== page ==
Dancing at a Wedding during your Sefira Period

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by R. Daniel Mann

Question: I was invited to a wedding, during my sefirat ha’omer observance period. May I go? If so, may I dance?

Answer: As we have written (see Living the Halachic Process III, D-21), we believe in the legitimacy of the various minhagim for which days of sefira to observe and that one may choose different ones on different years according to needs. Certainly, then, one should respect someone else’s choice. True, it is proper for a community to have set practices that all conform to, including in this matter (Rama, Orach Chayim 493:3). However, in the great majority of contemporary Jewish communities, there is a great mix of people from various places of origin and backgrounds. While in certain areas of halacha, community consensuses have developed, the poskim recognize sefirat ha’omer as one in which diversity still exists (see Igrot Moshe, Orach Chayim I:159).

One can ask, though: considering the different opinions, is it okay to make a wedding at a time that puts people in a situation of choosing to do things that are ostensibly forbidden for them? The Minchat Yitzchak (IV:84) deals with a wedding of Sephardi boy and an Ashkenazi girl in Buenos Aires which needed to be around Lag Ba’omer. Ashkenazim (in that place, at least) can have weddings on Lag Ba’omer but not after; Sephardim can have weddings after Lag Ba’omer but (probably) not on it. Although the Minchat Yitzchak arrived at a way of doing it which could work for everyone, he posited that participants could not take part in a wedding seuda that would go against their minhag of sefira (the ceremony without lively music would be permitted). The simple reading of the Chatam Sofer (I:142) is similar.

However, Rav Moshe Feinstein (Igrot Moshe, OC I:159) posits that everyone can take part freely in the wedding during such times. His rationale is that once a marriage has taken place, it creates simcha obligations that break normal rules. For example, a couple who get married at the end of Nisan are allowed to continue with sheva berachot festivities, which should have been forbidden for the other participants. Rav Moshe even claims, based on the end of the Chatam Sofer’s teshuva, that the latter agrees that people can take part in the wedding.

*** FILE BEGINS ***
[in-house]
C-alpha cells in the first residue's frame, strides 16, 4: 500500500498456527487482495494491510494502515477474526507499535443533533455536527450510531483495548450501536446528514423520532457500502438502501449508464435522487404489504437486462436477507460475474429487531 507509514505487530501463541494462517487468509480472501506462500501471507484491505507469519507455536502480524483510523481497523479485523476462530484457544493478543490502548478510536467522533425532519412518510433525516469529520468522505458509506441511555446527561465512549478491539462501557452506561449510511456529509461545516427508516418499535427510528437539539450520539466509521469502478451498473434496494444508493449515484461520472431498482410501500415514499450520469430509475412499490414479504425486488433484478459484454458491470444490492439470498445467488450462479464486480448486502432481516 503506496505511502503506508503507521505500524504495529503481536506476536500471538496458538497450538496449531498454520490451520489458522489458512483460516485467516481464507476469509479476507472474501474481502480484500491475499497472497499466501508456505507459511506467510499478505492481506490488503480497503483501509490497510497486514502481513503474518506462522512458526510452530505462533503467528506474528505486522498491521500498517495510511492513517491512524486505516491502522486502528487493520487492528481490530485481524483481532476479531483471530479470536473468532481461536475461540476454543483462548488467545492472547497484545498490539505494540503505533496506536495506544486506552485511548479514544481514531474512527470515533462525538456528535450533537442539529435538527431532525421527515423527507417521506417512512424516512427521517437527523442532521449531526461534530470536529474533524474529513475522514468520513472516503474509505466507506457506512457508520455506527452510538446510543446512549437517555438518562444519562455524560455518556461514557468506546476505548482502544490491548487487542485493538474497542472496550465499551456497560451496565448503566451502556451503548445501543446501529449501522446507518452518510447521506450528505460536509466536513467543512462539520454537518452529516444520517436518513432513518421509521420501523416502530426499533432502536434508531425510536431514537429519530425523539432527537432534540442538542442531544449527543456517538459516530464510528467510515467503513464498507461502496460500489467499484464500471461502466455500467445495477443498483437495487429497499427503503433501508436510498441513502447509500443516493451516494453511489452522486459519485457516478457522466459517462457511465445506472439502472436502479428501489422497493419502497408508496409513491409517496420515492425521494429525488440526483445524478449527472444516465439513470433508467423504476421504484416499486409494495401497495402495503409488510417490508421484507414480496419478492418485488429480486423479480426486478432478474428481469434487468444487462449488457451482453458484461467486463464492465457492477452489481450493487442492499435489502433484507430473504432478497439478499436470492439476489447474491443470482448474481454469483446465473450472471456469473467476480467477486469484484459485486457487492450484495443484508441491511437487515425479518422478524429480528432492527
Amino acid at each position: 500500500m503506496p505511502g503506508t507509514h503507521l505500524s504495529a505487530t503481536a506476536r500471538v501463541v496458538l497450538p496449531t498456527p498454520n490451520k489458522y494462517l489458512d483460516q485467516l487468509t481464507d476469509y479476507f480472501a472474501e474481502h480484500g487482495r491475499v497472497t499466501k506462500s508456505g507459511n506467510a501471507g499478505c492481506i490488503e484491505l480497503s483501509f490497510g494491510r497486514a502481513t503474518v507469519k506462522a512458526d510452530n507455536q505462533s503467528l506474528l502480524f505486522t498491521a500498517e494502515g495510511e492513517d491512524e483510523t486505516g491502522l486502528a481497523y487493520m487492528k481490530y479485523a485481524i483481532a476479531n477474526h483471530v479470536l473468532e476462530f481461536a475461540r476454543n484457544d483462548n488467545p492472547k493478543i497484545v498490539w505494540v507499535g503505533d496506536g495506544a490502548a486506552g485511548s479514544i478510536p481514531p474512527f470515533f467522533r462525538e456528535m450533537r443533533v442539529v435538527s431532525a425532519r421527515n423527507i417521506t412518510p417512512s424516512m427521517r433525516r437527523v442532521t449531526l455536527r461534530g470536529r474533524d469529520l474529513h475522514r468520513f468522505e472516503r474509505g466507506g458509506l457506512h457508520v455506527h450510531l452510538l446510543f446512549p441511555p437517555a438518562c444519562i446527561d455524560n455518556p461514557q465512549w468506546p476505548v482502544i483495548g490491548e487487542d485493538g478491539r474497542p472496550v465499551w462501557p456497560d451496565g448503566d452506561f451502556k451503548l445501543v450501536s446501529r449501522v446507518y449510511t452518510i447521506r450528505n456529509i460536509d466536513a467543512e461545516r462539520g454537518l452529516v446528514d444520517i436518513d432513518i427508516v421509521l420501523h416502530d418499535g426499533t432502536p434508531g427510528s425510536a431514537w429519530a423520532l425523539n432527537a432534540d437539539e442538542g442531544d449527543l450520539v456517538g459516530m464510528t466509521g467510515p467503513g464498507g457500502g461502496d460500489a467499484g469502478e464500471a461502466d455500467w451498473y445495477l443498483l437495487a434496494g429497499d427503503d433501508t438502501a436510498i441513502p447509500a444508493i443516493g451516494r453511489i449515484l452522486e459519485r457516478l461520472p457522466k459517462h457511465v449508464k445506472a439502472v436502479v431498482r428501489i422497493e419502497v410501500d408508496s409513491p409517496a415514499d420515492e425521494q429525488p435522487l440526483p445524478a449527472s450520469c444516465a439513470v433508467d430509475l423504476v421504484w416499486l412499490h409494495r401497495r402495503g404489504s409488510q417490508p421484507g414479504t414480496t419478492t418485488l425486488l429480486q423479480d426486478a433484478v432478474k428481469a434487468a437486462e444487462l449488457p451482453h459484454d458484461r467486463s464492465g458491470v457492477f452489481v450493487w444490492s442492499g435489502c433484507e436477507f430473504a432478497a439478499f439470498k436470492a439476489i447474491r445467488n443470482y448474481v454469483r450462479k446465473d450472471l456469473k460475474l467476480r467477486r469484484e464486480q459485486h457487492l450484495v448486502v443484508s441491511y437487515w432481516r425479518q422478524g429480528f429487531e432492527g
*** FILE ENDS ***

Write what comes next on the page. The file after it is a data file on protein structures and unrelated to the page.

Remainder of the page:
Rav S.Z. Auerbach (as cited in Halichot Shlomo, Moadim 11:19) similarly posits as a simple matter that if a couple is celebrating a wedding, invitees can take part. (He and Rav Moshe seem to disagree whether one could take part in the celebration if they got married at a time that was not appropriate for their own minhag.) It is possible that the Minchat Yitzchak would agree that given the practice that people do get married at times that do not fit all, one could take part b’di’eved.

In any case, we prefer the approach of Rabbis Feinstein and Auerbach for several reasons: the approach makes sense; those poskim are among those who most impact on our rulings; it is proper to be lenient on sefira questions (Chok Yaakov 493:2; Chatam Sofer ibid.). Imagine that we would be limited by the chumrot of all the sefira opinions and consider the not so distant three weeks with no weddings. It turns out that 4 months of weddings are squeezed into just over a month, which in many communities causes problems of hall availability and conflict that can be very stressful (and/or expensive) to couples and their families.

There is one further reason to allow full participation (see Halichot Shlomo ibid.). Seudot mitzva create all sorts of dispensations regarding national mourning. We know about eating meat at siyumim during the Nine Days. For a closer example, according to many (see Dirshu 493:8), there can be dancing at a hachnasat sefer Torah during sefira. Therefore, music/dancing at a wedding might not be forbidden, as it is an important part of an important seudat mitzva (see Rama, OC 338:2). In fact, according to some, the main reason not to get married is that it is a bad omen to get married at such a time (see Shvut Yaakov II:35). Thus, there is an additional reason for dancing at the seudat mitzva being fine.

About Daniel Mann

This column is produced on behalf of Eretz Hemdah by Rabbi Daniel Mann. Rabbi Mann is a Dayan for Eretz Hemdah and a staff member of Yeshiva University's Gruss Kollel in Israel. He is a senior member of the Eretz Hemdah responder staff, editor of Hemdat Yamim and the author of Living the Halachic Process, volumes 1 and 2 and A Glimpse of Greatness.

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